Wedding Invitations – are you ready for the new social mores? Remember, your wedding invitation is your guests’ first glimpse into your wedding style. You want to do it right. With all the new couplings, you want to make sure you address your invites properly. The chart below is very comprehension and a good reference.
But what about the wording of the invitation? With blended families, divorced parents, the new trend of the groom’s family contributing to the wedding, things can get muddled. Another helpful chart follows:
And another informative chart of appropriate invitations wordings below.
But don’t just stop with your invitation. Remember to also order your thank you cards when you order your invitations. Do they have to match or share the theme of your invites? NO. But order or purchase them asap. And try to write the thank yous as soon as the gifts come in. A common theme I’ve seen among couples is a stand-off regarding thank you notes. The bride puts her foot down and takes a stand. She “Will NOT write all the thank you notes!” Her groom is going to do half. Guess what? Those thank yous keep getting put off, because really, no one likes to do them. And let’s face it, someone is going to do the heavy lifting on this one. Get it done. It just reflects badly on both of you if you delay. A cute idea… one of my daughters and sons-in-law wrote a few thank yous after the wedding, and included a photo of them using the wedding gift. Talk about a hit! The guests loved this!
And what to say? Check out the nice formula above. Remember, your guests put time, thought, and generous funds into your gift. It’s thoughtful to respond in kind.
More tips on being a good Wedding Guest!
silver cloud photograph
Follow direction. More and more brides are deciding to have photos taken BEFORE the wedding ceremony. This means the party WITH the bride and groom can begin immediately! If you are requested to find your seat at the reception site as soon as the couple is pronounced “Man and Wife” then do so. Do not wander over to the bar and demand a cocktail. If the bar’s closed, it’s closed. It’s very hard for an catering employee to refuse a guest, so don’t abuse your power.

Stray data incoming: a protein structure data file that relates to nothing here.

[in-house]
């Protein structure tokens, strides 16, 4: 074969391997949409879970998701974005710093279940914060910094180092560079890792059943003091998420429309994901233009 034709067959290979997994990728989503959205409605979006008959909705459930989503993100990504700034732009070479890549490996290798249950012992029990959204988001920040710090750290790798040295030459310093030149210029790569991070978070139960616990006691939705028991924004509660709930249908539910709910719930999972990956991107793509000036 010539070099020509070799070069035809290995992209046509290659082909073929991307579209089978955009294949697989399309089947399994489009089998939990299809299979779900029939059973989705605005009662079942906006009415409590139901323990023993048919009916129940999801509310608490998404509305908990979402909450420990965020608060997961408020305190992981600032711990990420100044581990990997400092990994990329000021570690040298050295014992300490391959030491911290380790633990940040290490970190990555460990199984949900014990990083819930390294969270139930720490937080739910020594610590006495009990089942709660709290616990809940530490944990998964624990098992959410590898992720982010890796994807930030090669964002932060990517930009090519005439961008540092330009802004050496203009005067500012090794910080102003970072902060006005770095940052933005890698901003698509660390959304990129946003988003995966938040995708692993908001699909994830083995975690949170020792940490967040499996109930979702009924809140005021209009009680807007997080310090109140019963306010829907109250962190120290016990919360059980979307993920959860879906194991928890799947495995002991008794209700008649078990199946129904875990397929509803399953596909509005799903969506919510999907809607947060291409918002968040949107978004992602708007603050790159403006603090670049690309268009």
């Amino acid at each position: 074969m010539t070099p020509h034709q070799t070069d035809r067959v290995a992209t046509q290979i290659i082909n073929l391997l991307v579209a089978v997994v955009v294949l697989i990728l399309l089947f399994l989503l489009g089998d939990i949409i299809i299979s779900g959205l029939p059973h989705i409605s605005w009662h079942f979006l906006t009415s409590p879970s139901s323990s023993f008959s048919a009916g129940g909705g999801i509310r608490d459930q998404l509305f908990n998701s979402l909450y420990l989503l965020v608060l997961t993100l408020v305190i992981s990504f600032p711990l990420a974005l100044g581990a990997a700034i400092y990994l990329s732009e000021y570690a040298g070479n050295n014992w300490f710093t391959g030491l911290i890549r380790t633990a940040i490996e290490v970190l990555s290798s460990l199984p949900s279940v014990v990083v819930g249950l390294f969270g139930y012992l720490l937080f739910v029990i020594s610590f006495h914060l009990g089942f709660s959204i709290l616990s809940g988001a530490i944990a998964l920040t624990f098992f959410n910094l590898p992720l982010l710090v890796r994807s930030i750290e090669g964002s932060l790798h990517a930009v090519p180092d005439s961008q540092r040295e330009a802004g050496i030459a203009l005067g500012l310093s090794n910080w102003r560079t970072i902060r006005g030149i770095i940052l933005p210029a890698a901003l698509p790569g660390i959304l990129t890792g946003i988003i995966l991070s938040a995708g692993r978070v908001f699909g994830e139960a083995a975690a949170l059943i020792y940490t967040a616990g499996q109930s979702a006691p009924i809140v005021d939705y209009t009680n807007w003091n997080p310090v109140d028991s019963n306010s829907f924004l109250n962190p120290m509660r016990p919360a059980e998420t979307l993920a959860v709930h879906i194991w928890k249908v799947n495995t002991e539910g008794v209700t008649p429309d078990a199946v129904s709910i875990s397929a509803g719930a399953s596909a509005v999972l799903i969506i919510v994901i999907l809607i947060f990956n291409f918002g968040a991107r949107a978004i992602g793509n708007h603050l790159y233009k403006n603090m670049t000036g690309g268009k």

I’ve been guilty of this one. If the wedding dinner is a buffet, don’t serve yourself up as if it’s all you can eat night at “Golden Corral”. Remember, the hosts of the reception have paid a “per head price” for each and every guest and an unlimited supply of food is not available. Think before you serve yourself.
If you are a smoker, please respect the hosts’ and venue’s non-smoking/smoking areas. Most venues make accommodations for smokers. And if you partake of “smokeless tobacco” products, follow the rules for them as well. And please, just because you may be out of doors, (either at the outdoor venue, or smoking area), this is not an invitation to ground out your refuse wherever you may be.
Provided you are assigned a table, and most hosts choose to do so, find it as soon as you enter the venue. Set yourself up, and use this as your home base. Do you use others’ tables. I know it may be convenient to place your purse or drink, (or even used ‘Cocktail Hour’ “treats”), on someone else’s table, but don’t. It’s bad form on more that one level.
And the photo above? Well, I just really liked the flowers and wanted to share them with you. 🙂